Hello, and welcome again to Reaching Out.

Over the course of this series, you've seen a thousand people gather as strangers, and begin a process of deep community healing. You've heard them speak griefs and fears, hopes and dreams, that we all share. And you've watched them build trust and develop real connection, and start to talk about the changes we each must make to bring about the miracle of a compassionate society and a sustainable world.

Each person among us brings to this conversation a racial or ethnic identity--both an individual and a group history of cultural advantage or disadvantage. If we are to come together now as allies, we have long-standing cultural wounds to heal, and personal experiences and patterns of hurt and anger, fear and defensiveness, to recover from.

We usually try to avoid this emotionally-charged terrain, out of dislike for conflict, or despair of being truly heard and understood. In this program we enter this territory, as an indispensable part of our healing journey together.



RAM DASS When we are trying to collaborate together in community--as just two people, or many--where do we begin? How do we start?


JOANNA MACY First I look at you, and I imagine all the strengths that are there. There's compassion, intelligence, there's ingenuity, there's endurance. There are gifts that you aren't even aware of yourself yet. And then I think what this would mean for our world if these gifts were to be released, these powers to be acted on.

And then I think, "Oh, how much I desire you to be free from fear. And how much I want you to be free from hatred and from greed."


RAM DASS Excuse me one second. Do you see me as fearful and greedy, and hatred?


JOANNA MACY These are present in every human heart. It's a given. And not particularly worthy you don't single out people to blame them for it. You know, that this is something that we all suffer from. This is the human condition.

There is a hurt in each life, that goes way, way back. The disappointments, abandonments, betrayals, failures, self-torment, abuse. We are prey to these. And we can transform them, we can let them go. But that's always a continual, ongoing work, I believe. I don't think you do it once and for all.

So, then I think of what it would be like to work together. I could discover some of my gifts through this person, and help him discover some of his. We could take risks together. We could celebrate the little victories and console ourselves over the inevitable setbacks. We could forgive each other when we mess up. We could just be there for the other one.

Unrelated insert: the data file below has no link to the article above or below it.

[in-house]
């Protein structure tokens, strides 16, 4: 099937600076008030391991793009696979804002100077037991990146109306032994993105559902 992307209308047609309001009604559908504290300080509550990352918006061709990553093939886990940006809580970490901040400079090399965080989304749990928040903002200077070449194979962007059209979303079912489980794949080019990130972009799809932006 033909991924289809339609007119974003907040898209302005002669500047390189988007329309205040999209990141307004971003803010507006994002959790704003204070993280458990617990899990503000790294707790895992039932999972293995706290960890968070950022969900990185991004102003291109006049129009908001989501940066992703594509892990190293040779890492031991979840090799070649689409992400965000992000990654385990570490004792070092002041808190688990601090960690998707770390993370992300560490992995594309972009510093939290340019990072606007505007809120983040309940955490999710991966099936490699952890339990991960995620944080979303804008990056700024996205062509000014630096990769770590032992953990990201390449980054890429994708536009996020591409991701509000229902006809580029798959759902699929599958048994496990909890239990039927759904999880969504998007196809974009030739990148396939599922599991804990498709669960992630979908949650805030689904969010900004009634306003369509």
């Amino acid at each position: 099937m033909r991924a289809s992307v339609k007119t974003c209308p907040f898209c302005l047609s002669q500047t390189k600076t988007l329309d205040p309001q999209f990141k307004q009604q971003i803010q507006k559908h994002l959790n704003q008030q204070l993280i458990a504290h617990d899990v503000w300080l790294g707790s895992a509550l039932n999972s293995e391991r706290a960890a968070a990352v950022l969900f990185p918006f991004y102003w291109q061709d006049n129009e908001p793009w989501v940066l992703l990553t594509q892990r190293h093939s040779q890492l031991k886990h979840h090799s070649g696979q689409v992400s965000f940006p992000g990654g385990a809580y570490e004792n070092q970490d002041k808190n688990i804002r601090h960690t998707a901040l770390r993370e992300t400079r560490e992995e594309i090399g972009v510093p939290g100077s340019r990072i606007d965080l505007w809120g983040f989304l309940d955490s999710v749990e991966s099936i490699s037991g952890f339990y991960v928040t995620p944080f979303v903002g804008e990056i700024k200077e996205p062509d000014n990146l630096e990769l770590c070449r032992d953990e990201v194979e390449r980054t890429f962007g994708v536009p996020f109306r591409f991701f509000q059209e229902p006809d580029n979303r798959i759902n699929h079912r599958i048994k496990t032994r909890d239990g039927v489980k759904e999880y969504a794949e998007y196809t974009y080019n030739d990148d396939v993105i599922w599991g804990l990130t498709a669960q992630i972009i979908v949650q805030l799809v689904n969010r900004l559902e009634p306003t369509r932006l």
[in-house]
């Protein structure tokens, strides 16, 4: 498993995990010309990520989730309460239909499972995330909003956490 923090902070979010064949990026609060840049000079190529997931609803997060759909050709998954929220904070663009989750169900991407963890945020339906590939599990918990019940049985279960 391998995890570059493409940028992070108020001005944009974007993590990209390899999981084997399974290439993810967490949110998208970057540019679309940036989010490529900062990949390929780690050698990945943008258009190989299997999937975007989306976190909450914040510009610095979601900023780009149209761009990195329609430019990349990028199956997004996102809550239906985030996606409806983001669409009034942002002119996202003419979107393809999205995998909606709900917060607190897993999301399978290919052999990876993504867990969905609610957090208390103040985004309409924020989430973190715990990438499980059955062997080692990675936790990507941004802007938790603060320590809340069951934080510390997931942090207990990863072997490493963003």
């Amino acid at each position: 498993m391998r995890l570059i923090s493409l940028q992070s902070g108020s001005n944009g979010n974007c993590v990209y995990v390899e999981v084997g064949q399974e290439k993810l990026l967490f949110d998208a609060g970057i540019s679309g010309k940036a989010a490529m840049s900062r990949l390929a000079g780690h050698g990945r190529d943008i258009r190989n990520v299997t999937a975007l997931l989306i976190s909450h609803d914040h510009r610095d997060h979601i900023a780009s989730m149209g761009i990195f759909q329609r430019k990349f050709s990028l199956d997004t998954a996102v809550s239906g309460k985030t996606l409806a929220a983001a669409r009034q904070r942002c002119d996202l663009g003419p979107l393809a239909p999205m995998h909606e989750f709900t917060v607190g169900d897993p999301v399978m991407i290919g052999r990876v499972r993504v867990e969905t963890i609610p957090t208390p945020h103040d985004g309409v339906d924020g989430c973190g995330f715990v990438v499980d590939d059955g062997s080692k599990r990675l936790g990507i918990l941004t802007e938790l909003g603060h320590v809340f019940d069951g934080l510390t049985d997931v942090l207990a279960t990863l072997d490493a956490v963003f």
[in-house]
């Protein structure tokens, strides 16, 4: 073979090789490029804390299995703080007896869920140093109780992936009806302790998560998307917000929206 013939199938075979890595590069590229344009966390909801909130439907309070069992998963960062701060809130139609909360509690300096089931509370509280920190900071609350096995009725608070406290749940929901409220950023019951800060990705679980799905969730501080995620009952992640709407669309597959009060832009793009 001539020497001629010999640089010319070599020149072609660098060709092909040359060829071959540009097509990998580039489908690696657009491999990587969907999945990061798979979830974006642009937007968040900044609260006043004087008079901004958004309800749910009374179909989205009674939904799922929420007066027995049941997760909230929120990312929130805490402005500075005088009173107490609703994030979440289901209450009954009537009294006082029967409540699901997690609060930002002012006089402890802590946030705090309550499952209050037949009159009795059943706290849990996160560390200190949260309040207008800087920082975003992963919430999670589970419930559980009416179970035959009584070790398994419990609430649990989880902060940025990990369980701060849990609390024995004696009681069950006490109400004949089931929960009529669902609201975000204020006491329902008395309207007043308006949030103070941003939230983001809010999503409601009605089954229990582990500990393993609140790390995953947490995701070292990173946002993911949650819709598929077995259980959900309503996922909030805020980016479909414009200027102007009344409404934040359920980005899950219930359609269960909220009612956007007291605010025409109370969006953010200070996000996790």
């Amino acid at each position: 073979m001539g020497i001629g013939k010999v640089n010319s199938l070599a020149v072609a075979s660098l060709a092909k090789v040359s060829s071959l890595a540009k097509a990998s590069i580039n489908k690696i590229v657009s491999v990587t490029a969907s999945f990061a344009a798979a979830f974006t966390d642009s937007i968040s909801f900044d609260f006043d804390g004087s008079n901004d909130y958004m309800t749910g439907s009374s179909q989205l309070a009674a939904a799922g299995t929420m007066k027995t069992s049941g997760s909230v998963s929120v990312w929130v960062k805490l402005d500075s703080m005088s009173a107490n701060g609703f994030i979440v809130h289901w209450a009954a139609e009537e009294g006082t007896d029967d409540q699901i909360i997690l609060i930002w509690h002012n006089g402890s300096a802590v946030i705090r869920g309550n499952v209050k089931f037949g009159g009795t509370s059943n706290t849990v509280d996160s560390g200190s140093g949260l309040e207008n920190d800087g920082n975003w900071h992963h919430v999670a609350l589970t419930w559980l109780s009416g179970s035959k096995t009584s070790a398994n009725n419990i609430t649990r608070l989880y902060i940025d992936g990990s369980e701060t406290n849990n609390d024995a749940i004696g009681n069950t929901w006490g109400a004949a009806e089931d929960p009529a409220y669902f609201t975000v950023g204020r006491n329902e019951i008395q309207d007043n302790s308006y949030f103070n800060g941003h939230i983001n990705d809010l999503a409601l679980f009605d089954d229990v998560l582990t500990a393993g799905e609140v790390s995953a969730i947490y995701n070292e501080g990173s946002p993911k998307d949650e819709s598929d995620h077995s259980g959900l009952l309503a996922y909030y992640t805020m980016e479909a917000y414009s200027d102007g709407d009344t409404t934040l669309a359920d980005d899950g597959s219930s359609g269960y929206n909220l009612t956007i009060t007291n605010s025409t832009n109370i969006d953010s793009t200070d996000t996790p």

And you can do this practice with people you don't even know. We are so interwoven, our lives, so inextricably, through time and space that it's like we're nerve cells in the mind of a great being. And we know that out of that web, we cannot fall.



MARTÍN CANO What I'm feeling is really alienated. I feel like I don't belong here. A lot of the other people that were invited to this, a lot of people of color that were invited to this, refused to come--because of that alienation. Because of the fears that would come up. Because we would be novelties. And because we're expected to fit into your world. Rather than a sharing. You know, I feel like it's a real one-way situation.

Well, maybe I should tell you about what happened tonight. I was supposed to do a filming tonight on a local television program on juvenile delinquency and the Youth Authority. They had told me that I was going to be on a panel. So, I went down there. And prepared for it. Spent a couple of weeks preparing for it. When I got down there, I walked into the room with the panel members. And then I was told that I wasn't going to be on the panel, that I was going to be in the audience. And I had told them a lot of contacts for the audience. So, a lot of people in the audience, I knew. And almost all the people in the audience were people of color. The panel consisted of four white men. And so, they asked me to stay in the audience, and they said that I was going to be interviewed in the audience. And I refused, and left.

So, when I walked in here tonight, I was really angry, and all I could feel, all I could see, was my pain.

You know, race and ethnicity is such an important thing in my life, not because I was born that way. I wasn't born with this issue of race and ethnicity coming out of my mouth when I first talked. I learned through oppression that it's the most important thing in my life. It's shaped my life in very terrible ways.

So I walked in here tonight, and I looked at the film crew, and there it is again, you know, the film crew had turned white again. And I wonder about the sincerity. And I wonder why nobody else cares. Why is it just my issue?


MARY BEATON It's not just your issue. But I think, too, what's happening is, we all have our stuff, whatever. I mean, you're a Chicano, and you're whatever you are, and you're whatever you are, and, you know, I'm this white-bread person that doesn't even have a culture to turn to. And, you know, we all have our stuff. But what we have in common is that we're human, we're all human, we're all faced with, really, the same pain. It's focussed a little bit differently for you, on whatever your particular issues are--and for each of us, for whatever we have--but we all have the same human condition. And I feel really bad that you've gone through that, and that you feel alienated, and I want you very badly to be part of this group, and to try to somehow overcome those barriers.